Six-sigma Quality Management of Additive Manufacturing
Yan Lu, Hui Yang, Paul W. Witherell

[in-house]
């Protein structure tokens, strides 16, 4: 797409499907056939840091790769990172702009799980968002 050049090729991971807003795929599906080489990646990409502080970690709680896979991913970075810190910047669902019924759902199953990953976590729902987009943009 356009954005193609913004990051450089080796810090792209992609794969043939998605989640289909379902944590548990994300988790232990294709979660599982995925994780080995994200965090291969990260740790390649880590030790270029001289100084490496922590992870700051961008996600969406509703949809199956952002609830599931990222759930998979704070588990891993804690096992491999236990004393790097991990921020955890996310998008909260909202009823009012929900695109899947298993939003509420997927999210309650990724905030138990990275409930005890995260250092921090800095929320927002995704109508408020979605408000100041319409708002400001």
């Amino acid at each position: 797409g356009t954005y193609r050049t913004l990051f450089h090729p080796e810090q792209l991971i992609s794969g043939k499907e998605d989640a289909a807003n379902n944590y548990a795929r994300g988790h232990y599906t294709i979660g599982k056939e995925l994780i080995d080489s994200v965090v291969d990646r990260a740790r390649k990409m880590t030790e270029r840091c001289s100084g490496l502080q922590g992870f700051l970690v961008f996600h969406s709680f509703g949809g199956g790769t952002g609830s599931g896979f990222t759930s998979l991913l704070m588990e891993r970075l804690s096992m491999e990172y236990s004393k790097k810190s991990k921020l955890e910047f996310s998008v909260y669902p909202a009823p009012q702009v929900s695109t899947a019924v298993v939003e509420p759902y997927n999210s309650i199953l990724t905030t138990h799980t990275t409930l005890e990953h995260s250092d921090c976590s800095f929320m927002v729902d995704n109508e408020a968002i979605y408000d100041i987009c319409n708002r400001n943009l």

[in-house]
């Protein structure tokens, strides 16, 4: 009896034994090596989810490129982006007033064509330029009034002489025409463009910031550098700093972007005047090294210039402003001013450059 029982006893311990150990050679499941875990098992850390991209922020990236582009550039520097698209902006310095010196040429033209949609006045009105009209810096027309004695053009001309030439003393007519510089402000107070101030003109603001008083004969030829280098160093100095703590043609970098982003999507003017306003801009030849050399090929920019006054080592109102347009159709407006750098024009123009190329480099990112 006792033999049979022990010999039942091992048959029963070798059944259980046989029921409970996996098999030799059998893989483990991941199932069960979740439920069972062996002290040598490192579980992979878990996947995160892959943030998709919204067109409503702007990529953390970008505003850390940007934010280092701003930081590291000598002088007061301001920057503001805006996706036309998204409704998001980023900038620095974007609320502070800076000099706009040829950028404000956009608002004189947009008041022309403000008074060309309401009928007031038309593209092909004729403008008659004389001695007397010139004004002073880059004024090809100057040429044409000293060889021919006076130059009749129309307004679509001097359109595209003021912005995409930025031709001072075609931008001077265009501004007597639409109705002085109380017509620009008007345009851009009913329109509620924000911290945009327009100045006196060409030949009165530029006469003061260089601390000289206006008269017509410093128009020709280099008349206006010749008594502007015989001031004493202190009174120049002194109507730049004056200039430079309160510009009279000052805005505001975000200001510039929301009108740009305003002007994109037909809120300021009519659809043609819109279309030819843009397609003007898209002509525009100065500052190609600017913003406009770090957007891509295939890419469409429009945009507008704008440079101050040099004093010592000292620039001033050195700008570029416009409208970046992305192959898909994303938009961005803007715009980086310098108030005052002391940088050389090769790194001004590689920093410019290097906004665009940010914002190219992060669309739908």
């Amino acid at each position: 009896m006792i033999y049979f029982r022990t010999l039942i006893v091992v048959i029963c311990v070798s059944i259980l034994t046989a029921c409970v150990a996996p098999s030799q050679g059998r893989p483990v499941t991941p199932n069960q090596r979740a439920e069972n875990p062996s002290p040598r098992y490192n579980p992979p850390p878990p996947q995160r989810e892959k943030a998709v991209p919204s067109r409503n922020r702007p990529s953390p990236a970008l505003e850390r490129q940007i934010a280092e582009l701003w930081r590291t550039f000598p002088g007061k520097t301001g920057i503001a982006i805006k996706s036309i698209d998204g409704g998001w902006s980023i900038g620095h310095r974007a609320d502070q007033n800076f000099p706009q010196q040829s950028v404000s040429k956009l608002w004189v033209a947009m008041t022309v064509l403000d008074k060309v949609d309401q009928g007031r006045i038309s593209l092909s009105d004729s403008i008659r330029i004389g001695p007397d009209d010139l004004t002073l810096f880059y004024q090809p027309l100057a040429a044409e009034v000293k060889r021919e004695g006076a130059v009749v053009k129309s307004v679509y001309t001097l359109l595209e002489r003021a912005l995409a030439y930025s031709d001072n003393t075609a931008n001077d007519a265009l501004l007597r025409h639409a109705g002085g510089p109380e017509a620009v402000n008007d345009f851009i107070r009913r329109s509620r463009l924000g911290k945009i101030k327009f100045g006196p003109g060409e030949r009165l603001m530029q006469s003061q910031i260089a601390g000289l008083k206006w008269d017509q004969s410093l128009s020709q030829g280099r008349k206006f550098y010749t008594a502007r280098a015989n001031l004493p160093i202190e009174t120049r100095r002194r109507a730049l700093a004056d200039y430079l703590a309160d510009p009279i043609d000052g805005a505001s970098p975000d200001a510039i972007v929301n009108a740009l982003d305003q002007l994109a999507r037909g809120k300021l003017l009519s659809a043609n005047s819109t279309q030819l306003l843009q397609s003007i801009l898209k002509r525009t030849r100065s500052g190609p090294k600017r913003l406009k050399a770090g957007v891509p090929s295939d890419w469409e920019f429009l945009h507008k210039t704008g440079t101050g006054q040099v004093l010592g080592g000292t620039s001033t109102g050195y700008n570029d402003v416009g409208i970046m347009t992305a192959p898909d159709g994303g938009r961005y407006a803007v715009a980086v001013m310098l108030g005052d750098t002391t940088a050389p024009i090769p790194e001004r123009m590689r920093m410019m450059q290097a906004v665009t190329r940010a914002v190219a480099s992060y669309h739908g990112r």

Quality is a key determinant in deploying new processes, products or services, and influences the adoption of emerging manufacturing technologies. The advent of additive manufacturing (AM) as a manufacturing process has the potential to revolutionize a host of enterprise-related functions from production to supply chain. The unprecedented level of design flexibility and expanded functionality offered by AM, coupled with greatly reduced lead times, can potentially pave the way for mass customization. However, widespread application of AM is currently hampered by technical challenges in process repeatability and quality management. The breakthrough effect of Six Sigma has been demonstrated in traditional manufacturing industries (e.g., semiconductor and automotive industries) in the context of quality planning, control, and improvement through the intensive use of data, statistics and optimization. Six sigma entails a data-driven DMAIC methodology of five steps - Define, Measure, Analyze, Improve, and Control. Notwithstanding the sustained successes of Six-Sigma knowledge body in a variety of established industries ranging from manufacturing, healthcare, logistics and beyond, there is a dearth of concentrated application of Six-Sigma quality management approaches in the context of AM. In this paper, we propose to design, develop, and implement the new DMAIC methodology for Six-Sigma quality management of AM. First, we define the specific quality challenges arising from AM layer-wise fabrication and mass customization (even one-of-a-kind production). Second, we present a review of AM metrology and sensing techniques, from materials through design, process, environment, to post-build inspection. Third, we contextualize a framework for realizing the full potential of data from AM systems, and emphasize the need for analytical methods and tools.